People

Feng gets her game in gear

People

Feng gets her game in gear

China’s Feng Shanshan blasts out of a bunker during Sunday’s final round of the LPGA Volvik Championship at Travis Pointe Country Club in Ann Arbor, Michigan. JOSE JUAREZ / AP

ANN ARBOR, Michigan — Feng Shanshan won in Malaysia and Japan during an impressive stretch toward the end of the 2016 season.

On American soil, however, it had been a while since China’s best female golfer last tasted victory.

That dry spell ended when Feng shot a 4-under 68 on Sunday to win the LPGA Volvik Championship by one stroke over Australia’s Lee Minjee and Park Sung-hyun of South Korea.

It was Feng’s first victory of the season and seventh of her career — and her first in the US since the CME Group Titleholders in 2013.

“I’m very happy to prove to the fans in the US that I can actually win here,” said Feng.

Feng, a client of IMG, is one of the country’s most high-profile professional athletes, representing Buick, Honma, Kumho Tire, Reignwood, CTBC, UL and LeSports, among others.

She led by one shot after a bogey-free third round on Saturday, then kept the rest of the field at bay over the 6,734-yard course at Travis Pointe Country Club.

A bronze medalist at the 2016 Olympics, Feng led by four strokes with four holes to play, but she made a bogey on No 16 and Lee birdied 17.

Feng coolly two-putted the final hole to finish at 19-under 269.

Lee (65) made six birdies on the front nine, while Park (66) made four on the back.

Playing a couple of groups ahead of Feng, Lee knew she needed a strong finish to catch the leader, and after her birdie on 17, she tried to reach the green on the par-5 18th in two.

Lee missed well to the left and ended up near the scoring tent before scrambling to make par.

“I was like, ‘Oh, I’m four shots behind with two holes to go.’ So I just tried to play and make as many birdies as I could on the last two holes,” Lee said. “I made one.”

Feng still had room for error as she was finishing her round — not that she necessarily realized it. She said she tries to ignore the leaderboard when she plays.

“I had no idea about the others, except for my playing partners, so I was maybe assuming somebody in front of me maybe would have a super-low round and might catch me,” Feng said. “I was just focusing on my own game.”

Feng’s second shot on 18 left her behind a bunker near the green, and her shot from there still came up short of the putting surface.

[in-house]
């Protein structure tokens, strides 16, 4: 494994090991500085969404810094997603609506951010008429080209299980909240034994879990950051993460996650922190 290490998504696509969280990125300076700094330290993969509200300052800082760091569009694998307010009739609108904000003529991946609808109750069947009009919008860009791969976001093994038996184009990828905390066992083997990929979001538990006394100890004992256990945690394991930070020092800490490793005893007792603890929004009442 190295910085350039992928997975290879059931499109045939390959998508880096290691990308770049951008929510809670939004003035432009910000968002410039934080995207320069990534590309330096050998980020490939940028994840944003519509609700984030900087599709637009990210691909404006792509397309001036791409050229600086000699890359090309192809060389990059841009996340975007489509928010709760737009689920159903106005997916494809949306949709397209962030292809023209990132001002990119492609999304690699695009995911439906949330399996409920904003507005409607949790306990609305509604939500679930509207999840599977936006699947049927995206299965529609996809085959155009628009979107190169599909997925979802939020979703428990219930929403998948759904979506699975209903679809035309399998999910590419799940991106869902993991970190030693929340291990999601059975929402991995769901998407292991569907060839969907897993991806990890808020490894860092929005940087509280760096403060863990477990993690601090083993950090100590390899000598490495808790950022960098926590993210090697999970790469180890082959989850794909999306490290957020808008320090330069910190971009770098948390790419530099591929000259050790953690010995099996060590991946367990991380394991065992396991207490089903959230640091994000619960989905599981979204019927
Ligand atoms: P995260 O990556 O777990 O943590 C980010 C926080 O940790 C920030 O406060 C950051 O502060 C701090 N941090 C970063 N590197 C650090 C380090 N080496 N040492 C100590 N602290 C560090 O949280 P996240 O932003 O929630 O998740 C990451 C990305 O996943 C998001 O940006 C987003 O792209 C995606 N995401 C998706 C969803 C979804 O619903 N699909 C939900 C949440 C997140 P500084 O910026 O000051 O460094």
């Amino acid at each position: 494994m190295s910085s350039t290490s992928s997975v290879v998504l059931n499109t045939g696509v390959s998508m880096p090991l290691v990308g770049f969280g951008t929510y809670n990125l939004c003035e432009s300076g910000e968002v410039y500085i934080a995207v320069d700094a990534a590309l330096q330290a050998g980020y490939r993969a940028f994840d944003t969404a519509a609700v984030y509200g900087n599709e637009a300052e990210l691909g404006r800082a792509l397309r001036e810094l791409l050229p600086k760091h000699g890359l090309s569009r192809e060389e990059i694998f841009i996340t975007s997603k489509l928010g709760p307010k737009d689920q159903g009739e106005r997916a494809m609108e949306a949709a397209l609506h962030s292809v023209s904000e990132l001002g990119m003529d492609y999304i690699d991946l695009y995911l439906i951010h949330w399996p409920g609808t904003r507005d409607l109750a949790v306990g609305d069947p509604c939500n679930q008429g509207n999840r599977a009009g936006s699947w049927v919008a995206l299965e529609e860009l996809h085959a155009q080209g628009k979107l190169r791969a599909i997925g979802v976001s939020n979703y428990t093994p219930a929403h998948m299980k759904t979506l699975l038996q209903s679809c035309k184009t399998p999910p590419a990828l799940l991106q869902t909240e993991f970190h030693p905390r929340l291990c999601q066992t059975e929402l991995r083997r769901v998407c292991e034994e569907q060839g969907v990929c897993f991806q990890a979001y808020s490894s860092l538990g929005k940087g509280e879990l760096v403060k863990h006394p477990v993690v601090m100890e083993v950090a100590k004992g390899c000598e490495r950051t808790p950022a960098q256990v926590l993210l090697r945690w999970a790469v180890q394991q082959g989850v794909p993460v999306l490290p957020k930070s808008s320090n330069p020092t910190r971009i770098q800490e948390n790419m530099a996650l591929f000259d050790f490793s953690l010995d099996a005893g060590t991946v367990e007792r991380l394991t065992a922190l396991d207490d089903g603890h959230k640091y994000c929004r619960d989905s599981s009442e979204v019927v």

When she finally reached the green, she still had two putts for the win from inside 20 feet.

“I asked my caddie. I handed him the ball, I was like, ‘Is it OK?’ My caddie said, ‘Oh, it’s fine.’ Then I was like, ‘Oh, maybe I’ve got two putts to win,’” she said. “And I looked at the leaderboard and I was winning by two, so I didn’t have pressure.”

Lizette Salas (69) and Lee Jeong-eun (67) finished tied for fourth, two strokes behind.

Lydia Ko skipped this event but remains No 1 in the Rolex Rankings.

Ryu So-yeon and Ariya Jutanugarn each could have displaced Ko this week, but Ryu (72) finished tied for 56th at three under, and Jutanugarn (71) — the defending champion — was 11-under and tied for 21st. Ryu had finished in the top 10 in 11 consecutive events, dating to last season.

Feng finished last year strong after her Olympic medal, winning twice to cap a streak of six straight tour finishes in the top four.

“I got the bronze medal in Rio and that really gave me a lot more confidence,” she said.

“After that I just reminded myself every time, ‘Hey, just smile all the time, it doesn’t matter if you hit a bad shot. It’s going to happen because we’re human beings and we should allow ourselves to do that.”

Feng’s most recent LPGA win before Sunday was at last year’s TOTO Japan Classic, when she took a three-shot lead to the final hole, then made a double bogey that was enough to notch a one-stroke victory.

She came into the final round on Sunday with a one-stroke lead over Salas and was ahead by two after the front nine.

AP — China Daily

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